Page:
Curious little story by Diana Zlomislic on the site today: It's about preteen boys getting into fights that involve spraying each other with Axe deodorant body spray.
One of my favourite lines: "Axe bodyspray is to boys today as hairspray was to girls in the '80s."
I guess the marketing of these bodysprays — a television commercial with bikini-clad women storming a beach in search of the guy who uses Axe, for example — have caught on with the preteen crowd. This enthusiasm for smelling good, coupled with the typical preteen love of hijinks, has led to kids spraying each other with the stuff at school. (Tragically, one 12-year-old boy died in Britain last year after inhaling too much.)
So is this penchant for smelling good something new? (I seem to recall my brother overdoing it with Ralph Lauren "Polo" cologne in the late '80s: "But by the time I get down to the bus stop, I can't smell it!") And do we prefer this zest for sexy scents to a more laissez-faire approach to personal hygiene that has often accompanied this awkward stage between child and teen?
We've got a story on Madonna's African adoption, which puts it in a context of increased adoptions from that part of the world, where thousands of children are orphaned because of AIDS. Do you suspect Madonna jumped the queue?
It's a good thing my toddler looks like this...
otherwise he would be FOR SALE!!!
On Saturday I took my boys for a walk down to Bloor Street, where the local shops and bakeries are, and where I would endeavour to pick up groceries, flowers, etc., for a dinner party.
I left the house with Cameron, 5.5, Alister, 1.5, and a stroller that is — I would learn — a complete affront to my younger child's dignity. It was a lovely day, and naturally, Alister wanted to walk. I wanted him to walk for at least a little while, too, so he could blow off some steam. He, however, didn't want to miss a single driveway, lawn or retaining wall on the way to the village. We were progressing at a rate of about a block per half hour, the clock was ticking and, I knew, he was quickly approaching expiry.
Cameron and I cajoled, chased and coerced Alister in the right direction — me occasionally swooping him up with tickles to distract him while nudging us along a few houses. When we hit Bloor, though, and my toddler alternated pressing his face into every carpet-store and bakery window with careening toward traffic, I decided he had to go into the stroller for an agonizing two blocks until we reached Bread and Roses cafe for some sort of food refuel.
He had one of those tantrums, like from sitcom television...? You know, the kind with the back arching and total refusal to lower his bum into the stroller. He wailed. He screamed. He yelled "Mommy!" Huge crocodile tears poured down his face as I repeatedly tried to string each of his legs into the stroller. I wrangled him into the straps, he pushed up against them. Strangers stared. Mothers looked on sympathetically. Several people looked as though they might speed dial the Children's Aid Society. I laughed and made light of it because it was the only way to retain some element of dignity. Alister kept up some yoga-worthy back bridge the whole time just to make the point that he wasn't REALLY sitting in the stroller.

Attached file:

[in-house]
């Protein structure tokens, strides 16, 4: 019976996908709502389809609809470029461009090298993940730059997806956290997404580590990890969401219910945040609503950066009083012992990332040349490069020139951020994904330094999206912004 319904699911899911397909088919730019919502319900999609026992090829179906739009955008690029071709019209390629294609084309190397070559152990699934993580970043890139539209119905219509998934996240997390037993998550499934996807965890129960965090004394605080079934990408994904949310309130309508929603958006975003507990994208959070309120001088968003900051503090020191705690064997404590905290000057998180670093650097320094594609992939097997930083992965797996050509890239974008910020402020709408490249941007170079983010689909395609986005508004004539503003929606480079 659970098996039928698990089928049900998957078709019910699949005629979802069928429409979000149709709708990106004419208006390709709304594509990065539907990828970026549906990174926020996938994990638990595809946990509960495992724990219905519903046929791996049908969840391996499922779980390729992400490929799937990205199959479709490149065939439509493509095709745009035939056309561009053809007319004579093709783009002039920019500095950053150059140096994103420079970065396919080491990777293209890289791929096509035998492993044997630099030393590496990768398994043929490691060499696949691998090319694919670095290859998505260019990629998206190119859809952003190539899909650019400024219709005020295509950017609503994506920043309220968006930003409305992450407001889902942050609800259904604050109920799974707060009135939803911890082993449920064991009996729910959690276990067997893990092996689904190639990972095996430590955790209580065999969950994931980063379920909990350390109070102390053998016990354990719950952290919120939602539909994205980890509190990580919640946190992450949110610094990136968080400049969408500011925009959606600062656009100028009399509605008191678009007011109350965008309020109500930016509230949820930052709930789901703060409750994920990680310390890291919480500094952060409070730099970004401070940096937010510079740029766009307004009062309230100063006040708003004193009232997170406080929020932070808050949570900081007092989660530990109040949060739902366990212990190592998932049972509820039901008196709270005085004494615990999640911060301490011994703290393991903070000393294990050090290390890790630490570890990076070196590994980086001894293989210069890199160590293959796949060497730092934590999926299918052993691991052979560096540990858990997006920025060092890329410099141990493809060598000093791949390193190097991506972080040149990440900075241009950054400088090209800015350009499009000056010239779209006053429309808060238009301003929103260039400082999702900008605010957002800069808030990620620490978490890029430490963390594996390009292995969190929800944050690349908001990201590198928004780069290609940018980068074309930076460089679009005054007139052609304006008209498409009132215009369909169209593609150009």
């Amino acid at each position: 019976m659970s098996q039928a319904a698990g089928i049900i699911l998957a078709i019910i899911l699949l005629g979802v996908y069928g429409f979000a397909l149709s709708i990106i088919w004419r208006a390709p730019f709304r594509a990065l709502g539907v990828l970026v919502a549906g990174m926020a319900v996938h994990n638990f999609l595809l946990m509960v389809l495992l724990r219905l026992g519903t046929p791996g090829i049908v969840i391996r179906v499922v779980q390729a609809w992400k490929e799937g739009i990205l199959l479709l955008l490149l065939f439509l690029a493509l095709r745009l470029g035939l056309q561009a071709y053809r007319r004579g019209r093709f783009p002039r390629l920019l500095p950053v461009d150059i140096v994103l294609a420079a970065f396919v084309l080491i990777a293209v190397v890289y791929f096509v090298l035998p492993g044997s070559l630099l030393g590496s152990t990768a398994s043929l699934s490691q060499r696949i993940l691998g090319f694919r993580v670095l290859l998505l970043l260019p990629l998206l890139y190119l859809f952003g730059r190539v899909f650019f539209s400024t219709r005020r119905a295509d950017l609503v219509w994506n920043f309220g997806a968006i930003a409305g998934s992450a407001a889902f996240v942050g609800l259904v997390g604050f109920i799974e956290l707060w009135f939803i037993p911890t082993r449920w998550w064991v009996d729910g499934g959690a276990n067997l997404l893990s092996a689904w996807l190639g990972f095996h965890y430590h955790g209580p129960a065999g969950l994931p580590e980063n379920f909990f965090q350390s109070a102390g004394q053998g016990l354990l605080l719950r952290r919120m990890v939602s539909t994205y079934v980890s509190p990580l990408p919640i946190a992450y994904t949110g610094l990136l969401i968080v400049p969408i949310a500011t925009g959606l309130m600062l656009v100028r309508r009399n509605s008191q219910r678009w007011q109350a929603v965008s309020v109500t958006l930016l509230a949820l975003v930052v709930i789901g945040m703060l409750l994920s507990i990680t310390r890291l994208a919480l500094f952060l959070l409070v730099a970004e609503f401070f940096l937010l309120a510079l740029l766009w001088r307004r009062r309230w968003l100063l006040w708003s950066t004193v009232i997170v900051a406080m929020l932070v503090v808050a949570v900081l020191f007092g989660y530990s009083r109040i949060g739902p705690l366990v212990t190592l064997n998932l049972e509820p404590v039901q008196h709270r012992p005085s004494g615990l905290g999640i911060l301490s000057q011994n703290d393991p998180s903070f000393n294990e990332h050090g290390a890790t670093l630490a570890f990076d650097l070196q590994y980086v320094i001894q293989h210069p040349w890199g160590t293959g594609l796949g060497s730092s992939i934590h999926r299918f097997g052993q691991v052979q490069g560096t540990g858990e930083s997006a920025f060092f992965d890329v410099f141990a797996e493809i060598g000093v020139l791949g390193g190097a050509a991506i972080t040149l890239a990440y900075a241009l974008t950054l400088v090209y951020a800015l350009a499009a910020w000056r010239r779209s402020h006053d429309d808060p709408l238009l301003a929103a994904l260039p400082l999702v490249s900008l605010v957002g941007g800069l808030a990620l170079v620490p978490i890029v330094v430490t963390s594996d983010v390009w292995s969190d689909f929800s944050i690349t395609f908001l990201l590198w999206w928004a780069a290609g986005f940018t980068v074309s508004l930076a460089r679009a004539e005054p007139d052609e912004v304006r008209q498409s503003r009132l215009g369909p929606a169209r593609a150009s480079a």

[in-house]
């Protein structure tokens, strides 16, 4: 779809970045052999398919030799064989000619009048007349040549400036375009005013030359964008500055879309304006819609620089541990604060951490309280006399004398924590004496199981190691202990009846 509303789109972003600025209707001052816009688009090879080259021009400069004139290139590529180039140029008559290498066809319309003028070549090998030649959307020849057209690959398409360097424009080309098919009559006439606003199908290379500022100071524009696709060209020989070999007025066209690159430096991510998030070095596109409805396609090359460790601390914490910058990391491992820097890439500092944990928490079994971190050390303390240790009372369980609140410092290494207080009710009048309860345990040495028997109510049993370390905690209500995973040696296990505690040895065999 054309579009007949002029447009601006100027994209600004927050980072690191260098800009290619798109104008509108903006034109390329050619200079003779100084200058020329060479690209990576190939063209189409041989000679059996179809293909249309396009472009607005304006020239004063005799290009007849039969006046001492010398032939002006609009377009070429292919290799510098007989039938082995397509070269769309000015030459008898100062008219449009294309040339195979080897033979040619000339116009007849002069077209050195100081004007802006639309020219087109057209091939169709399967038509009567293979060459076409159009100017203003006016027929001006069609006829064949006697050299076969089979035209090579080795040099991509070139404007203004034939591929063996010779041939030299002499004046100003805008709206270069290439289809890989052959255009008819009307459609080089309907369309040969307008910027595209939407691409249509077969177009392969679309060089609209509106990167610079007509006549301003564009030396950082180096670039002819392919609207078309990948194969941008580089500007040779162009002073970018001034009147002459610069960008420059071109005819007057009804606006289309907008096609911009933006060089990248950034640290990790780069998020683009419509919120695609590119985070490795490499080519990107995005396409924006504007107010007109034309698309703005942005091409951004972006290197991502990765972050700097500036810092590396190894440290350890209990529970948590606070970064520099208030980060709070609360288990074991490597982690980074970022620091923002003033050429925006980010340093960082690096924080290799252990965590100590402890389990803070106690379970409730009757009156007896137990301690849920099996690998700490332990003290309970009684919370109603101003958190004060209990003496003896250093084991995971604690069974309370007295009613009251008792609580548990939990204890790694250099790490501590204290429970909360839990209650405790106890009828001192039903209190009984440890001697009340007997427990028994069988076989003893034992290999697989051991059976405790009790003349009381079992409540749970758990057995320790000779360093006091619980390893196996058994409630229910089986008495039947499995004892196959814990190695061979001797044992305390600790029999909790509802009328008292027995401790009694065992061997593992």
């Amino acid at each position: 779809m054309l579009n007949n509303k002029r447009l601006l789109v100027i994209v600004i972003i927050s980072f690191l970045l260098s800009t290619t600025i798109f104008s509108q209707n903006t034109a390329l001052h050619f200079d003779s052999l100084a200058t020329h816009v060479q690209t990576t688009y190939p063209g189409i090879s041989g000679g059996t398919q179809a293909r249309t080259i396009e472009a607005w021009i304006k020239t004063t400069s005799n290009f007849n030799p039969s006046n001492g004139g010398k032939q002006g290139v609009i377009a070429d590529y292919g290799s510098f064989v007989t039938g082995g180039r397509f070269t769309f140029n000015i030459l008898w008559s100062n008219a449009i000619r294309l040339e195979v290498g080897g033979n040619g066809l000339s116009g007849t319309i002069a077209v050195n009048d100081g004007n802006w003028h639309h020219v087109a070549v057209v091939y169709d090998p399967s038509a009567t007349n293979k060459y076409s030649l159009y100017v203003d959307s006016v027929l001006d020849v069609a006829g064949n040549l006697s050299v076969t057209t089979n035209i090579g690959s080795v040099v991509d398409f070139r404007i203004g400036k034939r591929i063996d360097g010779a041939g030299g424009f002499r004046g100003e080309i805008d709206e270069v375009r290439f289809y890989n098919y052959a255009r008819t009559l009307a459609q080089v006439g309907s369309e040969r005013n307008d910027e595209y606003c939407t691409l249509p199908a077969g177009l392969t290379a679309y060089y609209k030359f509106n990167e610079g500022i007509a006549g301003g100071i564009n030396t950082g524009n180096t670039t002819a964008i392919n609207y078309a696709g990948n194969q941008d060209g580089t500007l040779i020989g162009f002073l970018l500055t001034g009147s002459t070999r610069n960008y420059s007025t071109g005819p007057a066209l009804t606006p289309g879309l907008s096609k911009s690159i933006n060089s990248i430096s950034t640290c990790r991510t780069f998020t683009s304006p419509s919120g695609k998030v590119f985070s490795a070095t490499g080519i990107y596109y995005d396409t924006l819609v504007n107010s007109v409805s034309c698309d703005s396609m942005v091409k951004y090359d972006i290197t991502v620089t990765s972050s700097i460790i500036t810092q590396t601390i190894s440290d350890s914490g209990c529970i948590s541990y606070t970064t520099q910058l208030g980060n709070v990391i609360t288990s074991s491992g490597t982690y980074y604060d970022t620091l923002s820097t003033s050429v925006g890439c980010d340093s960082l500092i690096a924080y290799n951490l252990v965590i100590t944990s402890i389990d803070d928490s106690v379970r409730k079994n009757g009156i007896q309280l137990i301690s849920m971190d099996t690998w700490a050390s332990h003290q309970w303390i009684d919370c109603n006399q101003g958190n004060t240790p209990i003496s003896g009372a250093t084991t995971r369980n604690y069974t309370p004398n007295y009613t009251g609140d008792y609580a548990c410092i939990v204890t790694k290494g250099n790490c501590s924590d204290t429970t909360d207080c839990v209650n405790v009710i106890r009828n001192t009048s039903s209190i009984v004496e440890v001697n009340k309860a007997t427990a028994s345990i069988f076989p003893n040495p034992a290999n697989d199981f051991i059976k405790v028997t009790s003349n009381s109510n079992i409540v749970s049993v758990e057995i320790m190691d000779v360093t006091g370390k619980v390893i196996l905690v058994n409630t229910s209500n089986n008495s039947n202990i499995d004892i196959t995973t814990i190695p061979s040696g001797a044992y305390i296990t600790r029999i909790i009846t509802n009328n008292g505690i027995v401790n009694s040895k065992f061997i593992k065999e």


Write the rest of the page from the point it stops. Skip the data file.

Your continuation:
We got to the bakery, and luckily, ran into a friend and his son out front, which allowed us to tag-team order. I food-bribed Alister with half of a huge cinnamon bun. (Not a high moment in my parenting career.) He calmed down and smiled "more?" as he finished each bite.
I needed to return something at Chapters. So we headed there and he played contentedly at the Thomas the Train table while Cameron and I read books. Eventually, though, with nap-time approaching, I needed to wrangle him back downstairs, do the return and jet.
Of course he didn't understand that the Thomas train in his little fist belonged to the store and that his own was waiting at home. Naturally, he wanted to go back up the down escalator. OBVIOUSLY, he wouldn't go back in the stroller.
So about those b*stards that put all the brightly-coloured, cello-wrapped, holiday-theme crap on a table right at toddler eyeball level while you're waiting in line for a cashier... I think an afternoon with a set of sugar-high triplet toddler boys throwing tantrums in a toy store would be appropriate karmic payback, don't you?
Carrying around a satisfyingly crinkly, spring-themed lollipop the size of his face was amusement enough while the cashier waited for a manager to sign off on my return. When I pried it from his hands and started wrestling Alister back in the stroller, he put up such an ultimate-fighting performance that nice people were coming up and saying to me, "Do you need a hand?"
I got him strapped in and out the door, Cameron patiently tagging along beside.
But my white-trash parenting adventure didn't end there. Not sure what this says about how we've been feeding him, but there's a Pizza Pizza on the corner next to the Chapters. As we passed it, my hollaring toddler recognized the logo and shop and started saying, "Pizza? Pizza?"
Realizing this whole thing might have been related to the small breakfast he had, I peered into the stroller and said, "Is that what you want? Is that what this is about? Because if you want a piece of pizza, you can have one." Five minutes later, with a small square of pepperoni pizza acquired (along with a huge stack of napkins) and quartered, we were on our way back home, happy as can be, both boys munching away.
The moral of the story, moms and dads?
Don't forget the snacks.